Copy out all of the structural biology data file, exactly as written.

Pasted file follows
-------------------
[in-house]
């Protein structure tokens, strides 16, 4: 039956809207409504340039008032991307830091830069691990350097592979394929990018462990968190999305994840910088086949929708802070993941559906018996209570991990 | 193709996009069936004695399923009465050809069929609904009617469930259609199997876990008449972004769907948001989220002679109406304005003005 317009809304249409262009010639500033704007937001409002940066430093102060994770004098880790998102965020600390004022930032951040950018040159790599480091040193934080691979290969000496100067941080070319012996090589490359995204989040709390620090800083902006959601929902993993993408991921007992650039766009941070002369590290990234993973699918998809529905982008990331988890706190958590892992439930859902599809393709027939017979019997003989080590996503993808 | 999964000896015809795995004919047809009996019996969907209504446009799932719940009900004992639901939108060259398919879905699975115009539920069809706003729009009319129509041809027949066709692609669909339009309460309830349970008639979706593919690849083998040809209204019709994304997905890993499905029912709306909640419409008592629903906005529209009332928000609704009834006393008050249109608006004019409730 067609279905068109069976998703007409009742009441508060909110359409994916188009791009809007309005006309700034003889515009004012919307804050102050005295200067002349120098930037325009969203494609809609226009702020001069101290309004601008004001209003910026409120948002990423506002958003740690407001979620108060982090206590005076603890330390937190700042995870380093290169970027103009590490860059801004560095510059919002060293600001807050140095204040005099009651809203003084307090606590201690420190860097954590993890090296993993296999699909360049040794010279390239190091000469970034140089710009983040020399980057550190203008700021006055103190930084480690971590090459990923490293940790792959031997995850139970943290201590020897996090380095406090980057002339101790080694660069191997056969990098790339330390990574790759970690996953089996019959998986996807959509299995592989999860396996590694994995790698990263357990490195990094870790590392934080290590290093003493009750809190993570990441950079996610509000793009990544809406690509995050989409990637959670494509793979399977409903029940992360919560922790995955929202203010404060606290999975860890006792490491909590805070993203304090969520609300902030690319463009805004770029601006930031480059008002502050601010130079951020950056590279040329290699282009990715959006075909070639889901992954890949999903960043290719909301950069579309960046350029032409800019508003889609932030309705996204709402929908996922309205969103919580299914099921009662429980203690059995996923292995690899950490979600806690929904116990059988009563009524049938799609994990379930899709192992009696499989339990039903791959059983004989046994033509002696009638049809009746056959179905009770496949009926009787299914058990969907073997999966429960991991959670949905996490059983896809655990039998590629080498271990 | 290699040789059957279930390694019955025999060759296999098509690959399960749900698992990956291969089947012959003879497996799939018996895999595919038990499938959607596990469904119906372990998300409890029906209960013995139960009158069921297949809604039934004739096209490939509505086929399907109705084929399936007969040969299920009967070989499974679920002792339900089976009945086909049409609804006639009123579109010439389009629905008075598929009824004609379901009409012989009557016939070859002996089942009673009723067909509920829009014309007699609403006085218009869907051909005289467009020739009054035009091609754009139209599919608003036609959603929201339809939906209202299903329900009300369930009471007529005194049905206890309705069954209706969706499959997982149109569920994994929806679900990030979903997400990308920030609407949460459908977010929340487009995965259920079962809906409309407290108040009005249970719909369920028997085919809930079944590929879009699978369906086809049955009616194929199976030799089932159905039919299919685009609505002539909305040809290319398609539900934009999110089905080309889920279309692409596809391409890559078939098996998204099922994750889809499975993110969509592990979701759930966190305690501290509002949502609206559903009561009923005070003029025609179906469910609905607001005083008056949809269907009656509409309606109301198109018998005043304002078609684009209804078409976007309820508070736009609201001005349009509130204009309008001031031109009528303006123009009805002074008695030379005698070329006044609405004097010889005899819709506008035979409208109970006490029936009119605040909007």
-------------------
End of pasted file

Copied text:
[in-house]
């Protein structure tokens, strides 16, 4: 039956809207409504340039008032991307830091830069691990350097592979394929990018462990968190999305994840910088086949929708802070993941559906018996209570991990 | 193709996009069936004695399923009465050809069929609904009617469930259609199997876990008449972004769907948001989220002679109406304005003005 317009809304249409262009010639500033704007937001409002940066430093102060994770004098880790998102965020600390004022930032951040950018040159790599480091040193934080691979290969000496100067941080070319012996090589490359995204989040709390620090800083902006959601929902993993993408991921007992650039766009941070002369590290990234993973699918998809529905982008990331988890706190958590892992439930859902599809393709027939017979019997003989080590996503993808 | 999964000896015809795995004919047809009996019996969907209504446009799932719940009900004992639901939108060259398919879905699975115009539920069809706003729009009319129509041809027949066709692609669909339009309460309830349970008639979706593919690849083998040809209204019709994304997905890993499905029912709306909640419409008592629903906005529209009332928000609704009834006393008050249109608006004019409730 067609279905068109069976998703007409009742009441508060909110359409994916188009791009809007309005006309700034003889515009004012919307804050102050005295200067002349120098930037325009969203494609809609226009702020001069101290309004601008004001209003910026409120948002990423506002958003740690407001979620108060982090206590005076603890330390937190700042995870380093290169970027103009590490860059801004560095510059919002060293600001807050140095204040005099009651809203003084307090606590201690420190860097954590993890090296993993296999699909360049040794010279390239190091000469970034140089710009983040020399980057550190203008700021006055103190930084480690971590090459990923490293940790792959031997995850139970943290201590020897996090380095406090980057002339101790080694660069191997056969990098790339330390990574790759970690996953089996019959998986996807959509299995592989999860396996590694994995790698990263357990490195990094870790590392934080290590290093003493009750809190993570990441950079996610509000793009990544809406690509995050989409990637959670494509793979399977409903029940992360919560922790995955929202203010404060606290999975860890006792490491909590805070993203304090969520609300902030690319463009805004770029601006930031480059008002502050601010130079951020950056590279040329290699282009990715959006075909070639889901992954890949999903960043290719909301950069579309960046350029032409800019508003889609932030309705996204709402929908996922309205969103919580299914099921009662429980203690059995996923292995690899950490979600806690929904116990059988009563009524049938799609994990379930899709192992009696499989339990039903791959059983004989046994033509002696009638049809009746056959179905009770496949009926009787299914058990969907073997999966429960991991959670949905996490059983896809655990039998590629080498271990 | 290699040789059957279930390694019955025999060759296999098509690959399960749900698992990956291969089947012959003879497996799939018996895999595919038990499938959607596990469904119906372990998300409890029906209960013995139960009158069921297949809604039934004739096209490939509505086929399907109705084929399936007969040969299920009967070989499974679920002792339900089976009945086909049409609804006639009123579109010439389009629905008075598929009824004609379901009409012989009557016939070859002996089942009673009723067909509920829009014309007699609403006085218009869907051909005289467009020739009054035009091609754009139209599919608003036609959603929201339809939906209202299903329900009300369930009471007529005194049905206890309705069954209706969706499959997982149109569920994994929806679900990030979903997400990308920030609407949460459908977010929340487009995965259920079962809906409309407290108040009005249970719909369920028997085919809930079944590929879009699978369906086809049955009616194929199976030799089932159905039919299919685009609505002539909305040809290319398609539900934009999110089905080309889920279309692409596809391409890559078939098996998204099922994750889809499975993110969509592990979701759930966190305690501290509002949502609206559903009561009923005070003029025609179906469910609905607001005083008056949809269907009656509409309606109301198109018998005043304002078609684009209804078409976007309820508070736009609201001005349009509130204009309008001031031109009528303006123009009805002074008695030379005698070329006044609405004097010889005899819709506008035979409208109970006490029936009119605040909007």